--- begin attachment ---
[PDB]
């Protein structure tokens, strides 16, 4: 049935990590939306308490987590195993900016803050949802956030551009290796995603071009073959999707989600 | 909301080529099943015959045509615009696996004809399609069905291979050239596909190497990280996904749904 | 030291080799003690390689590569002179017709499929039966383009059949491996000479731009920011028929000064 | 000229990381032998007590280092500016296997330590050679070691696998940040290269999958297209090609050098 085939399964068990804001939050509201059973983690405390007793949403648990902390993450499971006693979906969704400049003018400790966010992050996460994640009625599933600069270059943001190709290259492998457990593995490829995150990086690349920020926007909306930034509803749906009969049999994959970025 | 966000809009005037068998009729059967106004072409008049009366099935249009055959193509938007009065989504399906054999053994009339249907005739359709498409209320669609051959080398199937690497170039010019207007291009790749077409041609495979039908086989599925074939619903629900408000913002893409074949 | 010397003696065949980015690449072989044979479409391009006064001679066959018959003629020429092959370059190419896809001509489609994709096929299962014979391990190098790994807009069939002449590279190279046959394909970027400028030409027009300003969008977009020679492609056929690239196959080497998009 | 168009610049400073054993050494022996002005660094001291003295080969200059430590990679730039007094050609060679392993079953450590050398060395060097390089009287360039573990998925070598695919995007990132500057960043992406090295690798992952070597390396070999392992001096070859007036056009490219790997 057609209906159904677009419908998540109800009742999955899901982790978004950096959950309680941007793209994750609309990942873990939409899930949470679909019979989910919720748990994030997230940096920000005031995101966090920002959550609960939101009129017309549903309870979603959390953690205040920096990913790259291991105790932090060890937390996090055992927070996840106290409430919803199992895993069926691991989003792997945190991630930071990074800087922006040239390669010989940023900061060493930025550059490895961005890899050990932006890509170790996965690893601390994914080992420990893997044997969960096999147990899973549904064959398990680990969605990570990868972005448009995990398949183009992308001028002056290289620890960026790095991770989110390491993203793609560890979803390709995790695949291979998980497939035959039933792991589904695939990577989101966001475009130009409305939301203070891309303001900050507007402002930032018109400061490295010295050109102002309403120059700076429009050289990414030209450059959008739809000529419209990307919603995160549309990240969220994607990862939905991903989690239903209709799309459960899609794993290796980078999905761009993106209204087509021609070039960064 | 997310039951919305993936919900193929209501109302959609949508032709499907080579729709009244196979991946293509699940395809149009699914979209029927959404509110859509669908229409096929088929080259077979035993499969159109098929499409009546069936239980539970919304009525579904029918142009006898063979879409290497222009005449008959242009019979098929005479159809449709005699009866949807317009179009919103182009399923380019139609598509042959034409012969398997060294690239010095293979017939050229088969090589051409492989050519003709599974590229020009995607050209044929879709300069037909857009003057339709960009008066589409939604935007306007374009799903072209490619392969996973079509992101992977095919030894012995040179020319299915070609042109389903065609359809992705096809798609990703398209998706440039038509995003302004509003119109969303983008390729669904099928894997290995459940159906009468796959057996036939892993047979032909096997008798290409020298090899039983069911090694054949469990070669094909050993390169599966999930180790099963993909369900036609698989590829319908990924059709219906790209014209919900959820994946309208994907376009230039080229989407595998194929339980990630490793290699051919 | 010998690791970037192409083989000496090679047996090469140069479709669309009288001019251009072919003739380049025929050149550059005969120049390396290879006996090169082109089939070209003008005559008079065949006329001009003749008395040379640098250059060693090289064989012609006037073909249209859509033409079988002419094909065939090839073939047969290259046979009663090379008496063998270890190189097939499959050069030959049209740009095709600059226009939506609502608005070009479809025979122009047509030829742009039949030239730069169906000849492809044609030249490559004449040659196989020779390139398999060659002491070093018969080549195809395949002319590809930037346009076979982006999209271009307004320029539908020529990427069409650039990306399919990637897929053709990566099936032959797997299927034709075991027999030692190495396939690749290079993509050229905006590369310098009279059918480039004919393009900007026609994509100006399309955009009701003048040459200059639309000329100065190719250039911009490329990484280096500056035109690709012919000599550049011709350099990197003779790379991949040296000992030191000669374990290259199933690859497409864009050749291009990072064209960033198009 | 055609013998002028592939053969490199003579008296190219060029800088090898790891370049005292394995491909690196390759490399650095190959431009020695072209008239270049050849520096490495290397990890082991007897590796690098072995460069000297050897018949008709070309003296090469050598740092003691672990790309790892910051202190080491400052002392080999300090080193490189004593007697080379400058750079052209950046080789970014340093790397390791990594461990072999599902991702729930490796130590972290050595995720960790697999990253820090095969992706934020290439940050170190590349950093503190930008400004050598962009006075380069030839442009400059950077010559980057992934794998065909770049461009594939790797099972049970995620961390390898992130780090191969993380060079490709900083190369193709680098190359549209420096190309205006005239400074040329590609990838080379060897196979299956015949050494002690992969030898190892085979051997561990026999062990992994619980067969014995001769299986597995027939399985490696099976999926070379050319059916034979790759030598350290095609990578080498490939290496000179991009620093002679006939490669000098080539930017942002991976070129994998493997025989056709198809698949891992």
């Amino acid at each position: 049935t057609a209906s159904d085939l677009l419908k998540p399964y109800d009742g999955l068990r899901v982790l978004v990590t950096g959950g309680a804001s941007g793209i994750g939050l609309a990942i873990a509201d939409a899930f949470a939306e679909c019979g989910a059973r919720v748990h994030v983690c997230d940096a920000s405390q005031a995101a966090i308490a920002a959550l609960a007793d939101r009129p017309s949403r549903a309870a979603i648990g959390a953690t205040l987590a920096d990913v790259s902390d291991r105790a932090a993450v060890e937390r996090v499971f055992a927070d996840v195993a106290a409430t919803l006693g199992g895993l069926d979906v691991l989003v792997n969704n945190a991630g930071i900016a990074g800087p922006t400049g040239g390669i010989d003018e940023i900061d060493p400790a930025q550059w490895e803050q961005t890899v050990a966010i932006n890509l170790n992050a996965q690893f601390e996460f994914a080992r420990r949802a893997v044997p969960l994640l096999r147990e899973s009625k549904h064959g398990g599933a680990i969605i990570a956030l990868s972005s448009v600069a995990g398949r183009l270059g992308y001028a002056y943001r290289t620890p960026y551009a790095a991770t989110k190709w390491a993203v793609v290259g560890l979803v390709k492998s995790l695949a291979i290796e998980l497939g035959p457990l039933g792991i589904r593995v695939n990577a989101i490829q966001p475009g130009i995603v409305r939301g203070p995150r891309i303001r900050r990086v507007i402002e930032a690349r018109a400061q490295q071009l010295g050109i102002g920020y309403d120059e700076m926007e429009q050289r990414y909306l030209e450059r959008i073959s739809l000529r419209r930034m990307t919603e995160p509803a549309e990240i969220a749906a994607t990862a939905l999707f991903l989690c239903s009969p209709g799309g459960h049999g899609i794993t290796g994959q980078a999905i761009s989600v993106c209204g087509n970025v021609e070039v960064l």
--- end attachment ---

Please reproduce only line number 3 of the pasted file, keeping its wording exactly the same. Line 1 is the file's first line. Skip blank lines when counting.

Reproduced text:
């Amino acid at each position: 049935t057609a209906s159904d085939l677009l419908k998540p399964y109800d009742g999955l068990r899901v982790l978004v990590t950096g959950g309680a804001s941007g793209i994750g939050l609309a990942i873990a509201d939409a899930f949470a939306e679909c019979g989910a059973r919720v748990h994030v983690c997230d940096a920000s405390q005031a995101a966090i308490a920002a959550l609960a007793d939101r009129p017309s949403r549903a309870a979603i648990g959390a953690t205040l987590a920096d990913v790259s902390d291991r105790a932090a993450v060890e937390r996090v499971f055992a927070d996840v195993a106290a409430t919803l006693g199992g895993l069926d979906v691991l989003v792997n969704n945190a991630g930071i900016a990074g800087p922006t400049g040239g390669i010989d003018e940023i900061d060493p400790a930025q550059w490895e803050q961005t890899v050990a966010i932006n890509l170790n992050a996965q690893f601390e996460f994914a080992r420990r949802a893997v044997p969960l994640l096999r147990e899973s009625k549904h064959g398990g599933a680990i969605i990570a956030l990868s972005s448009v600069a995990g398949r183009l270059g992308y001028a002056y943001r290289t620890p960026y551009a790095a991770t989110k190709w390491a993203v793609v290259g560890l979803v390709k492998s995790l695949a291979i290796e998980l497939g035959p457990l039933g792991i589904r593995v695939n990577a989101i490829q966001p475009g130009i995603v409305r939301g203070p995150r891309i303001r900050r990086v507007i402002e930032a690349r018109a400061q490295q071009l010295g050109i102002g920020y309403d120059e700076m926007e429009q050289r990414y909306l030209e450059r959008i073959s739809l000529r419209r930034m990307t919603e995160p509803a549309e990240i969220a749906a994607t990862a939905l999707f991903l989690c239903s009969p209709g799309g459960h049999g899609i794993t290796g994959q980078a999905i761009s989600v993106c209204g087509n970025v021609e070039v960064l």